In planning the training of health workers and school personnel, vaccination program managers will want to identify or develop appropriate training and support materials, assess the time required, and secure suitable venues for training.

When conducting training for school-based vaccinations, separate sessions for health workers and for teachers seemed to work best. After initial separate training, it was beneficial to hold a joint session aimed at coordinating roles for immunization days. Managers found that these sessions could also provide time for the combined group to do microplanning. Providing refresher training to health workers and teachers in a half-day session prior to the third dose of the vaccine was also helpful, since it comes six months after the first dose.

Interactive and participatory training methods encouraged learning, especially for skills-building. Practice sessions and role-playing helped to build skills on how health workers and teachers could communicate with parents and girls. In India, trainers found that activity-based sessions helped service providers experience what could happen in the field, for example, by role-playing an immunization session. This helped to build trainee confidence. (See: Role-play: administering HPV vaccine safely and correctly.)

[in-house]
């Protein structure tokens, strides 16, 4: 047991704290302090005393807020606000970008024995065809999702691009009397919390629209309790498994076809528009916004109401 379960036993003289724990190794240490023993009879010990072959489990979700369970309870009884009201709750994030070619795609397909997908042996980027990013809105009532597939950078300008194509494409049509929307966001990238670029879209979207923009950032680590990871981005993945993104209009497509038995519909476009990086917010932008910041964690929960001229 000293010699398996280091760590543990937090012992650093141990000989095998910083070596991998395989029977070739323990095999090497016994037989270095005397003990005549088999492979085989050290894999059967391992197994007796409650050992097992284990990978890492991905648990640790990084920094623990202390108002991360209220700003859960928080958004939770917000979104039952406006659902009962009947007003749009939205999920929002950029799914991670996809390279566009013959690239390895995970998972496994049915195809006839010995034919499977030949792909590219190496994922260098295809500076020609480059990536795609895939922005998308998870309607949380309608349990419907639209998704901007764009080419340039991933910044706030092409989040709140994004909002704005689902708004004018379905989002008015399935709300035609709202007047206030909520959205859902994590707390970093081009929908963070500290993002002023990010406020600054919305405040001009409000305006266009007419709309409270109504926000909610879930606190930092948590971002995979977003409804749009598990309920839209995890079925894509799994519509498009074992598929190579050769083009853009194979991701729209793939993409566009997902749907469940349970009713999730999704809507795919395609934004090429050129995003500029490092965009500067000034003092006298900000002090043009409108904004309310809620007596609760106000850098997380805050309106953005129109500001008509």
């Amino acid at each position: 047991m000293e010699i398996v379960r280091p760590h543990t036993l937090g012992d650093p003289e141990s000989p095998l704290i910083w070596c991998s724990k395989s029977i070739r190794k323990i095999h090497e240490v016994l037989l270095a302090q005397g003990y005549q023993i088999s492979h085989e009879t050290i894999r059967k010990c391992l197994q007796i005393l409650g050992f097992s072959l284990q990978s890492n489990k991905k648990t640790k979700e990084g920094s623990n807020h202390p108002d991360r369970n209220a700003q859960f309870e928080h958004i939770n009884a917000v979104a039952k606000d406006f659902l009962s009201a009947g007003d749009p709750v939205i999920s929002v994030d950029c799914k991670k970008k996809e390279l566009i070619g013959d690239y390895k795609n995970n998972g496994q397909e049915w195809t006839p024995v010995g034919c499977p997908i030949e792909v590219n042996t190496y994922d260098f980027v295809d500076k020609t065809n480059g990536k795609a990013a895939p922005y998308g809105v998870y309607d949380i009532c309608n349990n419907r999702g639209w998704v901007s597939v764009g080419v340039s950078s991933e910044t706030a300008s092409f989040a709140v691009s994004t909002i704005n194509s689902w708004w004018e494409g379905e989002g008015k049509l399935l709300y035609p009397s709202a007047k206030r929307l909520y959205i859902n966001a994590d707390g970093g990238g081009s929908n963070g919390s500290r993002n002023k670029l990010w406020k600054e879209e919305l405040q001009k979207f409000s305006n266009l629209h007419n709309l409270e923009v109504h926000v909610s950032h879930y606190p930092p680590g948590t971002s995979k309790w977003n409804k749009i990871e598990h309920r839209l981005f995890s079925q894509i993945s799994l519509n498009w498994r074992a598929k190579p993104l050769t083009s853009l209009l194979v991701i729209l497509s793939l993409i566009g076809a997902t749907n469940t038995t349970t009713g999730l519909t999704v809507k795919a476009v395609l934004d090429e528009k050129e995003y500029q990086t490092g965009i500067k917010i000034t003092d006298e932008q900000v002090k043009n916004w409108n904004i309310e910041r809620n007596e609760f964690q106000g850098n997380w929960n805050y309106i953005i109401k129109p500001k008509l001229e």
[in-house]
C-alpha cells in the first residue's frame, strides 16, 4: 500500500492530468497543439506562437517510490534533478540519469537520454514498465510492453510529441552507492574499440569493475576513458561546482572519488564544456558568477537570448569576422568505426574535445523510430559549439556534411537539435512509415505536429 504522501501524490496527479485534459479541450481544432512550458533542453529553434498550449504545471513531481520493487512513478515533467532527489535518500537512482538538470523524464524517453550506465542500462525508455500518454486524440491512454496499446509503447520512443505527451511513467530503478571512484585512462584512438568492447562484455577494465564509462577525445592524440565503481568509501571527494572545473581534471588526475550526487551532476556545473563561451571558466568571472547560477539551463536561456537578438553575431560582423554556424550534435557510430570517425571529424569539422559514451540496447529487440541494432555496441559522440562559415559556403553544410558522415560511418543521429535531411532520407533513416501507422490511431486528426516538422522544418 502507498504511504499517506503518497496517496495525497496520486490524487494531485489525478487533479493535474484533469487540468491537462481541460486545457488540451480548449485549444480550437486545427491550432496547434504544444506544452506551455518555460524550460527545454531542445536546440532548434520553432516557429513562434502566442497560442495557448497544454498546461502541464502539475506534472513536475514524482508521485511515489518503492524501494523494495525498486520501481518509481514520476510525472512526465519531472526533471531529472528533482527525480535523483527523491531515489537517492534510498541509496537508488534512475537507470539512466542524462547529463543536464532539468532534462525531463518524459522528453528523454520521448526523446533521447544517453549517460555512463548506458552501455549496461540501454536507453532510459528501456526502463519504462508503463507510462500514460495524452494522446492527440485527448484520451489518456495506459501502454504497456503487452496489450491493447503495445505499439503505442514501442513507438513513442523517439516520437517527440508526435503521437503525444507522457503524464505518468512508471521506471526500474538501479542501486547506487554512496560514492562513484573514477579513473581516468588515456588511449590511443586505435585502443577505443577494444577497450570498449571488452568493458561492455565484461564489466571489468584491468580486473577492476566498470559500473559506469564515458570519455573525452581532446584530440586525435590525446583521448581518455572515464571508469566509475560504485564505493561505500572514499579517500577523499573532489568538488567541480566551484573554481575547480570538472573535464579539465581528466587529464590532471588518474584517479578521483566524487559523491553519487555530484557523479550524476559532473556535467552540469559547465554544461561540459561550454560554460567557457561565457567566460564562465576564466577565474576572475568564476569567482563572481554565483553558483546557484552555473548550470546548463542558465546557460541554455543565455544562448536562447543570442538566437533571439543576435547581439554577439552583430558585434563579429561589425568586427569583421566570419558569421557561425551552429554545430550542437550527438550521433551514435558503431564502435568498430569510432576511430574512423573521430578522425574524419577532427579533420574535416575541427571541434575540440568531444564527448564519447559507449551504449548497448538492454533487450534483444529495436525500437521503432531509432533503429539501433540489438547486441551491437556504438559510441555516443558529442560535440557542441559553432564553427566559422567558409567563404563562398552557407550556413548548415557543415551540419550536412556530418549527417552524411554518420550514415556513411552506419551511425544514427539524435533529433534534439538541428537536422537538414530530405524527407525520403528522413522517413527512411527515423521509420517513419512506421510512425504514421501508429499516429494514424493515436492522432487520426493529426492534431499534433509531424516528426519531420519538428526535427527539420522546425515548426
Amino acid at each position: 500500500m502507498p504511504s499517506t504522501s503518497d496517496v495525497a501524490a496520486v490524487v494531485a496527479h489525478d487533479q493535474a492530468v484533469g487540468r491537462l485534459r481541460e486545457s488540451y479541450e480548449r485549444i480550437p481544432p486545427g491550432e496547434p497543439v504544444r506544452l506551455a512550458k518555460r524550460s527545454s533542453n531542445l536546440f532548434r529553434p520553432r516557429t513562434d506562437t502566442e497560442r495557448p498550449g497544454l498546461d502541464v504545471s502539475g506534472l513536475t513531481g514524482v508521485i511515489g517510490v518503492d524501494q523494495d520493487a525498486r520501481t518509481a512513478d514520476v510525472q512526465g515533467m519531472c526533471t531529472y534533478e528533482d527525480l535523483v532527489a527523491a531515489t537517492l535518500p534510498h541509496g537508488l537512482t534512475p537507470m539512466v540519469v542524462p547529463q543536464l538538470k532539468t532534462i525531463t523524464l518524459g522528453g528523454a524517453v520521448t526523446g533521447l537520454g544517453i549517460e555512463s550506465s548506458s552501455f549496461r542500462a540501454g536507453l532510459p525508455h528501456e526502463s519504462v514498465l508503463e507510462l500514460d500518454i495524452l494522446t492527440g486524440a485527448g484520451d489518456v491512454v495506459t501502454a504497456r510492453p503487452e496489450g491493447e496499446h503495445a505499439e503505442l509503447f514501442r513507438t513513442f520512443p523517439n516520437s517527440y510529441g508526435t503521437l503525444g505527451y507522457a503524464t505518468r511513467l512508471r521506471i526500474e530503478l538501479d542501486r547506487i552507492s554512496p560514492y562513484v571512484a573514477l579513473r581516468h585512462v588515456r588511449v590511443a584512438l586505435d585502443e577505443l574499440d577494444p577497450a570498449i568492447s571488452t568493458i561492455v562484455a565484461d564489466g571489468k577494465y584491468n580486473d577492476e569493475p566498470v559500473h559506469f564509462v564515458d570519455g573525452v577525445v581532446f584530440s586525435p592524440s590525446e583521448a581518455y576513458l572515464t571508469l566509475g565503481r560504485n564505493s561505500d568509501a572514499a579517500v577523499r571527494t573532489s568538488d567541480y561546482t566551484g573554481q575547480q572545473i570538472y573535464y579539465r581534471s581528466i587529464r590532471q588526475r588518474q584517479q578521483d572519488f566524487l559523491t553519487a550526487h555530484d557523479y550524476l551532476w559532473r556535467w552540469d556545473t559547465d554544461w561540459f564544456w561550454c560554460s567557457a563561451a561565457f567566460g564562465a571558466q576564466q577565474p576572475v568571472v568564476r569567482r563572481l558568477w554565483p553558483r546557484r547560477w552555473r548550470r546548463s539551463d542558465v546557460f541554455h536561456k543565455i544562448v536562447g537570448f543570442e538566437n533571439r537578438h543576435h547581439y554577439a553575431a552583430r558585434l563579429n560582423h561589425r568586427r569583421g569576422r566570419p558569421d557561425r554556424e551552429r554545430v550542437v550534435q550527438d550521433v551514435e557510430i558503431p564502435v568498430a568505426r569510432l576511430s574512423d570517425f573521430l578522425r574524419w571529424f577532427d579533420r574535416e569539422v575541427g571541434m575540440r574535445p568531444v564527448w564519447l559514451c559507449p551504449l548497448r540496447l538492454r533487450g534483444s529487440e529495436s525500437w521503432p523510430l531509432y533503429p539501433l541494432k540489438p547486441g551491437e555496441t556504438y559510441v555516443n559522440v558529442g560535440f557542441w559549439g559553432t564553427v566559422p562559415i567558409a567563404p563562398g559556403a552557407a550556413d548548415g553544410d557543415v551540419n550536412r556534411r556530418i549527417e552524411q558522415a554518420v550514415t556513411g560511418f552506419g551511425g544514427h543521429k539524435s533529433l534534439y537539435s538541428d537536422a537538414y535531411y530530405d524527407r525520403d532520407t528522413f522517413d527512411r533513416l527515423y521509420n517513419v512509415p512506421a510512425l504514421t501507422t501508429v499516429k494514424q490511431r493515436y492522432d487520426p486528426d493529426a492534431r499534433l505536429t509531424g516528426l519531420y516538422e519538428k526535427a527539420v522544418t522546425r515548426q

A USAID guide, Refresher Training for Frontline Health Workers in Expanded Program for Immunization (EPI), presents useful topics such as how to facilitate adult learning, health worker responsibilities for the cold chain, preparing and administering vaccines, monitoring coverage and quality of services, and communicating with caregivers.

An HPV vaccination guide, Demonstration Project for the Introduction of HPV Vaccine in Uganda: Training of Health Managers and Service Providers: Facilitator’s Guide, developed for the PATH demonstration project in Uganda, includes general information on conducting an HPV immunization session and collecting vaccination data, as well as sections on cervical cancer epidemiology; HPV vaccine dosing and packaging; and sensitization, mobilization, and information, education, and communication (IEC) materials for HPV vaccination. Sample Training Agendas for Master Trainers from PATH project countries are also available.

Photo: PATH/Wendy Stone

Additional resources

Print version: Implementing HPV Vaccination Programs (RHO Cervical Cancer website)

Watch videoHPV vaccination video and transcript

Case study: HPV vaccination in Africa

Case study: HPV vaccination in Latin America

Shaping Strategies to Introduce HPV Vaccines: Formative Research Results from India, Peru, Uganda, and Vietnam (RHO Cervical Cancer website)

Conducting Formative Research for HPV Vaccination Program Planning (RHO Cervical Cancer website)

Evaluating HPV Vaccination Pilots (RHO Cervical Cancer website)

HPV delivery strategies that achieved high coverage in low- and middle-income countries (PDF)

Vaccination (RHO Cervical Cancer website)

World Health Organization position paper on human papillomavirus vaccines (PDF)